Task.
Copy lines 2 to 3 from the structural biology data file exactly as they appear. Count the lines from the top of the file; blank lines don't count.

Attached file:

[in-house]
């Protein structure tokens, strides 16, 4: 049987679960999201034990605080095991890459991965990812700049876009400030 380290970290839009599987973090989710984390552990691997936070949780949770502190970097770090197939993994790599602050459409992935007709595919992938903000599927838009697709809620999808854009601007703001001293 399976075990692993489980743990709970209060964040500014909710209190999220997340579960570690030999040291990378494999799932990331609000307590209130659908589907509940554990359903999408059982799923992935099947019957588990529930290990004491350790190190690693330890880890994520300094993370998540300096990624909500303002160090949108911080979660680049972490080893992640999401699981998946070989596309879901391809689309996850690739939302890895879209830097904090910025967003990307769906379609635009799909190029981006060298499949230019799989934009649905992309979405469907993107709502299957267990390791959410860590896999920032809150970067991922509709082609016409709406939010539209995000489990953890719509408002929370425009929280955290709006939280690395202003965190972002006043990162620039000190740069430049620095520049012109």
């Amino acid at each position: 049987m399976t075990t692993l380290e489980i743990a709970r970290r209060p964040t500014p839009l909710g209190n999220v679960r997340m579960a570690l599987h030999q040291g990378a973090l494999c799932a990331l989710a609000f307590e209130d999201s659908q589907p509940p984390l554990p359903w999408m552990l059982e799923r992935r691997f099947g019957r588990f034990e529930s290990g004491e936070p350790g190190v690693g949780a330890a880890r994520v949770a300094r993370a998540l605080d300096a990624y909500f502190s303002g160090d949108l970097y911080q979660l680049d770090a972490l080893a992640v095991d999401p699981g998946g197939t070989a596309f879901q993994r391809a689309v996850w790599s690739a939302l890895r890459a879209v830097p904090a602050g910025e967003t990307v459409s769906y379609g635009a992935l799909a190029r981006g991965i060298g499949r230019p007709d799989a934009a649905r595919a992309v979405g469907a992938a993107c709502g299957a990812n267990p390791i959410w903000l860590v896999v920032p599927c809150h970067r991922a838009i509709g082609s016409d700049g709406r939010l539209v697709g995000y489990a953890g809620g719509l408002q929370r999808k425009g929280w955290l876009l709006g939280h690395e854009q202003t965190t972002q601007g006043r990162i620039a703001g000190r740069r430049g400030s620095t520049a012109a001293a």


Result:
């Protein structure tokens, strides 16, 4: 049987679960999201034990605080095991890459991965990812700049876009400030 380290970290839009599987973090989710984390552990691997936070949780949770502190970097770090197939993994790599602050459409992935007709595919992938903000599927838009697709809620999808854009601007703001001293 399976075990692993489980743990709970209060964040500014909710209190999220997340579960570690030999040291990378494999799932990331609000307590209130659908589907509940554990359903999408059982799923992935099947019957588990529930290990004491350790190190690693330890880890994520300094993370998540300096990624909500303002160090949108911080979660680049972490080893992640999401699981998946070989596309879901391809689309996850690739939302890895879209830097904090910025967003990307769906379609635009799909190029981006060298499949230019799989934009649905992309979405469907993107709502299957267990390791959410860590896999920032809150970067991922509709082609016409709406939010539209995000489990953890719509408002929370425009929280955290709006939280690395202003965190972002006043990162620039000190740069430049620095520049012109």
């Amino acid at each position: 049987m399976t075990t692993l380290e489980i743990a709970r970290r209060p964040t500014p839009l909710g209190n999220v679960r997340m579960a570690l599987h030999q040291g990378a973090l494999c799932a990331l989710a609000f307590e209130d999201s659908q589907p509940p984390l554990p359903w999408m552990l059982e799923r992935r691997f099947g019957r588990f034990e529930s290990g004491e936070p350790g190190v690693g949780a330890a880890r994520v949770a300094r993370a998540l605080d300096a990624y909500f502190s303002g160090d949108l970097y911080q979660l680049d770090a972490l080893a992640v095991d999401p699981g998946g197939t070989a596309f879901q993994r391809a689309v996850w790599s690739a939302l890895r890459a879209v830097p904090a602050g910025e967003t990307v459409s769906y379609g635009a992935l799909a190029r981006g991965i060298g499949r230019p007709d799989a934009a649905r595919a992309v979405g469907a992938a993107c709502g299957a990812n267990p390791i959410w903000l860590v896999v920032p599927c809150h970067r991922a838009i509709g082609s016409d700049g709406r939010l539209v697709g995000y489990a953890g809620g719509l408002q929370r999808k425009g929280w955290l876009l709006g939280h690395e854009q202003t965190t972002q601007g006043r990162i620039a703001g000190r740069r430049g400030s620095t520049a012109a001293a």